Hidden Danger of Electronic Cigarettes - NBC Connecticut

Hidden Danger of Electronic Cigarettes

Why you can get seriously injured by one even if you don't use them.

You don’t have to vape to be concerned about a hidden danger of electronic cigarettes. They can blow up or catch fire causing very serious injuries. In fact, the Federal Aviation Administration just changed the rules on taking e-cigarettes on airplanes. (Published Thursday, Nov. 5, 2015)

You don’t have to vape to be concerned about a hidden danger of electronic cigarettes. They can blow up or catch fire causing very serious injuries. In fact, the Federal Aviation Administration just changed the rules on taking e-cigarettes on airplanes.

This year, one Florida man is left in a coma after his e-cigarette exploded in his face. A Texas man is dealing with excruciating pain.

“I can’t walk because the burn is on top of my muscle on my thigh,” Christopher Robran said.

He said the batteries from his e-cig were in his pocket with his keys when they blew up.

“It sounded like a fuse going off,” explained Robran. "And then there's like fireworks going off in my pants."

In 2013, a 3-year-old boy in Utah suffered painful burns to his elbow, stomach and behind when an electronic cigarette exploded while charging in the car he rode.

With e-cigarettes rising in popularity, there’s also rising concern about this danger.

So much so, the FAA banned electronic cigarettes from checked luggage and stopped passengers and crew members from being able to charge them on board aircraft.

But with no regulation of the e-cig industry, it’s hard to know how big the problem is.

No “one” agency is actively keeping tabs of how many times they blow-up or catch fire.

“Because they are so new, there is not a lot of information out there,” William Abbott, Connecticut state fire marshal, said.

A spokesperson for the U. S. Food and Drug Administration said they do collect complaints, but don’t specifically track the explosions.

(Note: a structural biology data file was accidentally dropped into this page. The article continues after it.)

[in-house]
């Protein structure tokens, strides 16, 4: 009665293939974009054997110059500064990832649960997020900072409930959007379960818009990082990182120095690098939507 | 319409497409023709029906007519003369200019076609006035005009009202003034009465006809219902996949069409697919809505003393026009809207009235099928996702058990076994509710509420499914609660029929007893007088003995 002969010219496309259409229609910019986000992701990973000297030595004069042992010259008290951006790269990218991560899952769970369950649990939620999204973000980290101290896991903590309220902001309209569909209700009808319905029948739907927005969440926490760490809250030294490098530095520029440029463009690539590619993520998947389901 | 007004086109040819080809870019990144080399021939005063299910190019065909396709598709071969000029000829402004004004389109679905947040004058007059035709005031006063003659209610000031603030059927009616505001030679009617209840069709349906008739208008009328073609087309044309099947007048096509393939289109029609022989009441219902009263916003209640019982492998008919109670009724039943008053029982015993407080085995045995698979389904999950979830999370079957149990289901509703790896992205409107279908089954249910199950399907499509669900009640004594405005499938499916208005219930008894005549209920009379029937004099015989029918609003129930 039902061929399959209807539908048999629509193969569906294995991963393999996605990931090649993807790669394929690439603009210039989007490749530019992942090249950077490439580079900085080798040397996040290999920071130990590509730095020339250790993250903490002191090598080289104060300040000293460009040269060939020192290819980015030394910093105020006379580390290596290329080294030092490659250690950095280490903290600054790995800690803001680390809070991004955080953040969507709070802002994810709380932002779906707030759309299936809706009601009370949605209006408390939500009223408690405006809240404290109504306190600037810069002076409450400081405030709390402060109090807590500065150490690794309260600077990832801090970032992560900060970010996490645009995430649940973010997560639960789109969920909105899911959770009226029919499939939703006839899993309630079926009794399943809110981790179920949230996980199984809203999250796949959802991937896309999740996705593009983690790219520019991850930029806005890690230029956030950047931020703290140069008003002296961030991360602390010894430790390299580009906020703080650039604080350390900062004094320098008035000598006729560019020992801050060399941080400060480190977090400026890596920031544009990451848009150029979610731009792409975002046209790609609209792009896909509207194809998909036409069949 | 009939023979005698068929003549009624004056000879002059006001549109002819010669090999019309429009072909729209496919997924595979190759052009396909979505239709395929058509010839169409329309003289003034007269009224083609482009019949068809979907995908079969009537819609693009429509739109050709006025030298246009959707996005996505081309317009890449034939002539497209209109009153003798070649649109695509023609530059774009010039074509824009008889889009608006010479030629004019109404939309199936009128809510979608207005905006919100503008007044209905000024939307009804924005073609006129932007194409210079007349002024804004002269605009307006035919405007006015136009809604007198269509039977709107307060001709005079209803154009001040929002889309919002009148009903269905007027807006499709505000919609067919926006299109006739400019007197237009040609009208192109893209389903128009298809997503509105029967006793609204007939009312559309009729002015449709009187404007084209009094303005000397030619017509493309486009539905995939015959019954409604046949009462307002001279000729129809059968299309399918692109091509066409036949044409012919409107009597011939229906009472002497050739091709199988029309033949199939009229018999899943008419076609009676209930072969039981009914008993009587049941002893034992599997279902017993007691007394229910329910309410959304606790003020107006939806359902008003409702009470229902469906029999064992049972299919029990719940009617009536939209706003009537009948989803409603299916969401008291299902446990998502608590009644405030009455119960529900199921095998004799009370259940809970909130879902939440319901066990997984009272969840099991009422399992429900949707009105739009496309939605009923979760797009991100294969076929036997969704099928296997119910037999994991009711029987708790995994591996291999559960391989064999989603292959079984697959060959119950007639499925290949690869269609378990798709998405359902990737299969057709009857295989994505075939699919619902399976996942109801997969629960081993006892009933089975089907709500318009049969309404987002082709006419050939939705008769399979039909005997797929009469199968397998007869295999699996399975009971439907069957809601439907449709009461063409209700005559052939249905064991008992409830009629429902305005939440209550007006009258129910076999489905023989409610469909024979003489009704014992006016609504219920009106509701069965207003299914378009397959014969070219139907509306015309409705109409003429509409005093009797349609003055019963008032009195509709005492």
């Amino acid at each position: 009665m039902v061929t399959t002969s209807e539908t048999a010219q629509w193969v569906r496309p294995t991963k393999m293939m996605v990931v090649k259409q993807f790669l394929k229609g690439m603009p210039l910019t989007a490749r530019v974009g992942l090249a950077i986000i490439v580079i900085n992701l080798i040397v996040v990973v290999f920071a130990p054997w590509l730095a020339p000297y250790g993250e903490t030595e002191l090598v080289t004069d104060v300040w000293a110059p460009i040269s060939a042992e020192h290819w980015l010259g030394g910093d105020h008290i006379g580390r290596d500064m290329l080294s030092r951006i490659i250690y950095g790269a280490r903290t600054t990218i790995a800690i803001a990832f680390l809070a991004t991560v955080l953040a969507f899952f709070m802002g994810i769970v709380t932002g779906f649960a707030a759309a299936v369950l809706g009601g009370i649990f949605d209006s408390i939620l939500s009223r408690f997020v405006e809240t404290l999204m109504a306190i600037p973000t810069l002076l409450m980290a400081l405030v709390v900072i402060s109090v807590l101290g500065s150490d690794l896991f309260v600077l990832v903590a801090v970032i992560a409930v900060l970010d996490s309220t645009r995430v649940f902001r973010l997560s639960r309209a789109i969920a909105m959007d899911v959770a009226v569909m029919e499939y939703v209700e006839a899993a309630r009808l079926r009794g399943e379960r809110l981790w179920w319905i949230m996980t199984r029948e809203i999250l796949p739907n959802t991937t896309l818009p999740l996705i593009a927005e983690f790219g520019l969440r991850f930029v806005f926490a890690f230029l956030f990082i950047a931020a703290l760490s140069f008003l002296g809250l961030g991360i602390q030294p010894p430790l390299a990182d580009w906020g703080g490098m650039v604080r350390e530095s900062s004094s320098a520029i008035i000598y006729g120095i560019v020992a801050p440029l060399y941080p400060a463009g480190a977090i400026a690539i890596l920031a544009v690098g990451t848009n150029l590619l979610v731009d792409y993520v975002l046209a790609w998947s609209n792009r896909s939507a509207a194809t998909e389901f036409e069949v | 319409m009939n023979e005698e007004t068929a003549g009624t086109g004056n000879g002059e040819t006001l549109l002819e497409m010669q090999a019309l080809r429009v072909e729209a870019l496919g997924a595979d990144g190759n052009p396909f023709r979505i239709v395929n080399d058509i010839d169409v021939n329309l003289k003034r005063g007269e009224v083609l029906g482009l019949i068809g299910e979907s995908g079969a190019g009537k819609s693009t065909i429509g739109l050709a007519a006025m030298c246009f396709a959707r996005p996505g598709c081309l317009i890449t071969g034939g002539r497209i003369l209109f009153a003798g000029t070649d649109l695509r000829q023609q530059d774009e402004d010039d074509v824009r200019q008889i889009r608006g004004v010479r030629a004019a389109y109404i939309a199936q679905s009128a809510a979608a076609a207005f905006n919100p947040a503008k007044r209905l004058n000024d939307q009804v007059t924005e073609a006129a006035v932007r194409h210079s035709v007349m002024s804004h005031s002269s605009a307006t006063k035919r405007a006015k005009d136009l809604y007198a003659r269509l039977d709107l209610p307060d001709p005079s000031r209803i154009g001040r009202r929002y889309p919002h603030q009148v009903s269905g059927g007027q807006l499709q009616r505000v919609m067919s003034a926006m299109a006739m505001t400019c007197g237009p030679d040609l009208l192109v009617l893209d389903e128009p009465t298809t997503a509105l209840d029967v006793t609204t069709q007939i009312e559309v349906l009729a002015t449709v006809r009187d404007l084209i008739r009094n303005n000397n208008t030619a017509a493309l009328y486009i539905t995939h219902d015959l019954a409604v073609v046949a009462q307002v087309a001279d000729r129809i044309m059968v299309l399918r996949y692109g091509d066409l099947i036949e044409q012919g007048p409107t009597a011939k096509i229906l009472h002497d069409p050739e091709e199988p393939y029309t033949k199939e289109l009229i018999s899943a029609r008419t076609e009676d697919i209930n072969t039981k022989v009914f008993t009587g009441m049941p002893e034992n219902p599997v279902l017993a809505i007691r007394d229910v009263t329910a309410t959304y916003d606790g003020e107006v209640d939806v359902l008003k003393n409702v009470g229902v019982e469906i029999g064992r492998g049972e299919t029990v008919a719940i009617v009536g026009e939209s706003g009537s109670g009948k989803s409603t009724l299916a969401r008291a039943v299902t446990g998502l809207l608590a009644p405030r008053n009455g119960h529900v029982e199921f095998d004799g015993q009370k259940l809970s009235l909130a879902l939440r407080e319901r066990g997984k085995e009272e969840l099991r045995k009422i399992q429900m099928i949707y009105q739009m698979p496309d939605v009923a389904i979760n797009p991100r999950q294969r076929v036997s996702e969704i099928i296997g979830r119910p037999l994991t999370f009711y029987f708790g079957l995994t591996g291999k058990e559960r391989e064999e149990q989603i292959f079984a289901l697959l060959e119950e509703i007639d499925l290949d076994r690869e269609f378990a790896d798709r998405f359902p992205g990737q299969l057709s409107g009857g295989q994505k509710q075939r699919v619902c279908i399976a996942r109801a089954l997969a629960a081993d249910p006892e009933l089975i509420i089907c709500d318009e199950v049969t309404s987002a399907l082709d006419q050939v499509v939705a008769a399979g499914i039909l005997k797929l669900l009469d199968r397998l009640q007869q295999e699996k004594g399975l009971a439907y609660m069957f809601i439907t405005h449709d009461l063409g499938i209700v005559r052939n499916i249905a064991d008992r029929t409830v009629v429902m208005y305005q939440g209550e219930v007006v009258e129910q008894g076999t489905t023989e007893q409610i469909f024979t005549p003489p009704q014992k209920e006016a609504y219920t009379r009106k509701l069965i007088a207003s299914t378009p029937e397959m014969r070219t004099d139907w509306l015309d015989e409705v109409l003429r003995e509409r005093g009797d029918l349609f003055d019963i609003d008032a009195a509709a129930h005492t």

In a report sent to the FDA by the physician treating the 3-year-old boy, it says the e-cig exploded while charging in a car, and ricocheted off the ceiling and into his car seat, setting his trousers on fire.

In 2014, the U.S. Fire Administration sent a warning to fire departments across the country. It references a security video showing an e-cig that blew up in a pub in the UK, as well an incident Florida where an electronic cigarette blew up in a man’s face taking out his teeth and his tongue.

All 25 e-cig explosions listed in the report were collected from news stories.

It warned the lithium ion battery is a common link. 20 out of 25 explosions happened while the battery was charging.

“And when the battery overheats it ignites the electrolytes that are inside the battery which are that flammable or combustible liquid,” Abbott explained.

The report, while acknowledging that fires or explosions caused by e-cigarettes are rare, found the shape and construction of the devices can make them more likely than other products with lithium-ion batteries to result in explosion or fire.

Experts also said using a charger that wasn’t designed for that e-cig could also cause an explosion.

Ted Szabo, owner of E-Six in Branford, recalled one of his customers being burned when the e-cig battery got too hot.

“Having two batteries in their pocket with change in between the batteries made connection and heated up and burnt their leg, but again, user error.”

Some larger devices do come with a computer chip that monitors the battery’s heat.
Others are custom – made and may not have it, like the one like Kyle Hogson of Branford got custom-made from E-six.

“I had one of those,” said Hogson. “I had a regulated one it was nice. This one, it’s just stylish.”

Szabo faults e-cig users who try to customize their e-cig themselves for adding to the danger of the product. He says he doesn’t recommend tampering with the device yourself and still says one should be careful even if an enhanced e-cig is purchased from a retailer.

“They should probably get a warning prior to walking out the door,” said Szabo.

Currently, no laws require stores or manufacturers to provide any warnings about the batteries or potential for explosion. An FDA spokesperson said it’s up each individual state to regulate that. As of now, Connecticut does not have any legislation regarding warning about the batteries.

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